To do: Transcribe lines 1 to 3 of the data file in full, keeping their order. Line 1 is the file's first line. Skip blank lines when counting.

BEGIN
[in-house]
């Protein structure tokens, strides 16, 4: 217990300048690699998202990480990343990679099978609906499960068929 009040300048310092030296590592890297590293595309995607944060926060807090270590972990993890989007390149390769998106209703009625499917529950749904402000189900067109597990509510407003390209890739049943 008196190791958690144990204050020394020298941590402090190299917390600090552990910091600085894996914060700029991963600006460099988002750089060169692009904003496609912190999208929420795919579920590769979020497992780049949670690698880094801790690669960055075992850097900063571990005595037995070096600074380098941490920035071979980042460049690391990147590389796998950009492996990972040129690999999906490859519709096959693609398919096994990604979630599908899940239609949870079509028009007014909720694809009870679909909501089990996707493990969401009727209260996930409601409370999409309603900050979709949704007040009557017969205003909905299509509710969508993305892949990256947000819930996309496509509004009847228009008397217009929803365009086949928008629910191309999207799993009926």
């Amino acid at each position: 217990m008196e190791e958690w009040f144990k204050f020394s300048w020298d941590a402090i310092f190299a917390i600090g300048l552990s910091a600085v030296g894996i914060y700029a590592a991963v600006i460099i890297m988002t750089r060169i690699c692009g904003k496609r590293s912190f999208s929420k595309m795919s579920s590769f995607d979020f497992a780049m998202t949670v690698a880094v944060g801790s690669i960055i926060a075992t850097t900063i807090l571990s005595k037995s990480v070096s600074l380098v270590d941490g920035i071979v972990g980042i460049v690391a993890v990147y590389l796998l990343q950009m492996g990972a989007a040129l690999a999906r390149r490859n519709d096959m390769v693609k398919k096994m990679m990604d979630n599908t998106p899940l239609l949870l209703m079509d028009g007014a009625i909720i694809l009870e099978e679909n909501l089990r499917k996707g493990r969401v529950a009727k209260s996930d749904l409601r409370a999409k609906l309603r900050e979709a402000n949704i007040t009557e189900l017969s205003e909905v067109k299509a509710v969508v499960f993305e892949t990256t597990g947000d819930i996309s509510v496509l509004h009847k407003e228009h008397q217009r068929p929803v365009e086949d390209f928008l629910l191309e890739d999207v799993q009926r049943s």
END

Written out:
[in-house]
């Protein structure tokens, strides 16, 4: 217990300048690699998202990480990343990679099978609906499960068929 009040300048310092030296590592890297590293595309995607944060926060807090270590972990993890989007390149390769998106209703009625499917529950749904402000189900067109597990509510407003390209890739049943 008196190791958690144990204050020394020298941590402090190299917390600090552990910091600085894996914060700029991963600006460099988002750089060169692009904003496609912190999208929420795919579920590769979020497992780049949670690698880094801790690669960055075992850097900063571990005595037995070096600074380098941490920035071979980042460049690391990147590389796998950009492996990972040129690999999906490859519709096959693609398919096994990604979630599908899940239609949870079509028009007014909720694809009870679909909501089990996707493990969401009727209260996930409601409370999409309603900050979709949704007040009557017969205003909905299509509710969508993305892949990256947000819930996309496509509004009847228009008397217009929803365009086949928008629910191309999207799993009926």
């Amino acid at each position: 217990m008196e190791e958690w009040f144990k204050f020394s300048w020298d941590a402090i310092f190299a917390i600090g300048l552990s910091a600085v030296g894996i914060y700029a590592a991963v600006i460099i890297m988002t750089r060169i690699c692009g904003k496609r590293s912190f999208s929420k595309m795919s579920s590769f995607d979020f497992a780049m998202t949670v690698a880094v944060g801790s690669i960055i926060a075992t850097t900063i807090l571990s005595k037995s990480v070096s600074l380098v270590d941490g920035i071979v972990g980042i460049v690391a993890v990147y590389l796998l990343q950009m492996g990972a989007a040129l690999a999906r390149r490859n519709d096959m390769v693609k398919k096994m990679m990604d979630n599908t998106p899940l239609l949870l209703m079509d028009g007014a009625i909720i694809l009870e099978e679909n909501l089990r499917k996707g493990r969401v529950a009727k209260s996930d749904l409601r409370a999409k609906l309603r900050e979709a402000n949704i007040t009557e189900l017969s205003e909905v067109k299509a509710v969508v499960f993305e892949t990256t597990g947000d819930i996309s509510v496509l509004h009847k407003e228009h008397q217009r068929p929803v365009e086949d390209f928008l629910l191309e890739d999207v799993q009926r049943s």